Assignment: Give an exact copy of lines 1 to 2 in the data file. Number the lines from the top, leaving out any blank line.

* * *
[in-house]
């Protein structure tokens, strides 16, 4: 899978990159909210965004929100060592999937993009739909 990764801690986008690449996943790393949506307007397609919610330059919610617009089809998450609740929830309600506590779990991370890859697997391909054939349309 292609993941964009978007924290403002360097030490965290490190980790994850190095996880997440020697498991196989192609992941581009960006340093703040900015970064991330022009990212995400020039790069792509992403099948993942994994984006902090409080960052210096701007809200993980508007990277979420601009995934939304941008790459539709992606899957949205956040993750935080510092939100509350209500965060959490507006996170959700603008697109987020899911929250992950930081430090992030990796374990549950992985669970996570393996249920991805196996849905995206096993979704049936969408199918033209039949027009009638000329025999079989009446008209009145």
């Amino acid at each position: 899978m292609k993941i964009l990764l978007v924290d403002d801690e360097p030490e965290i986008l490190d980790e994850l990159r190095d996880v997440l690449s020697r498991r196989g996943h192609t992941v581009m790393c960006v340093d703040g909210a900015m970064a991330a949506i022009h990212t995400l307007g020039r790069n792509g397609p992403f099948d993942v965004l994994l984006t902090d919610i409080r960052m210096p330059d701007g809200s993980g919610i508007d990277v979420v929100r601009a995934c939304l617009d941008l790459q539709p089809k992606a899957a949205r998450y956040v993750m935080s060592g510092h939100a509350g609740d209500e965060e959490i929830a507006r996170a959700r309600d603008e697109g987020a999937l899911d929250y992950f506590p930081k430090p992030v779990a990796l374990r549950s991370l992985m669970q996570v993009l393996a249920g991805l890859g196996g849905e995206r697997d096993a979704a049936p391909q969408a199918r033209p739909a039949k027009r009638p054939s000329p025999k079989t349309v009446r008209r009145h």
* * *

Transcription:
[in-house]
């Protein structure tokens, strides 16, 4: 899978990159909210965004929100060592999937993009739909 990764801690986008690449996943790393949506307007397609919610330059919610617009089809998450609740929830309600506590779990991370890859697997391909054939349309 292609993941964009978007924290403002360097030490965290490190980790994850190095996880997440020697498991196989192609992941581009960006340093703040900015970064991330022009990212995400020039790069792509992403099948993942994994984006902090409080960052210096701007809200993980508007990277979420601009995934939304941008790459539709992606899957949205956040993750935080510092939100509350209500965060959490507006996170959700603008697109987020899911929250992950930081430090992030990796374990549950992985669970996570393996249920991805196996849905995206096993979704049936969408199918033209039949027009009638000329025999079989009446008209009145």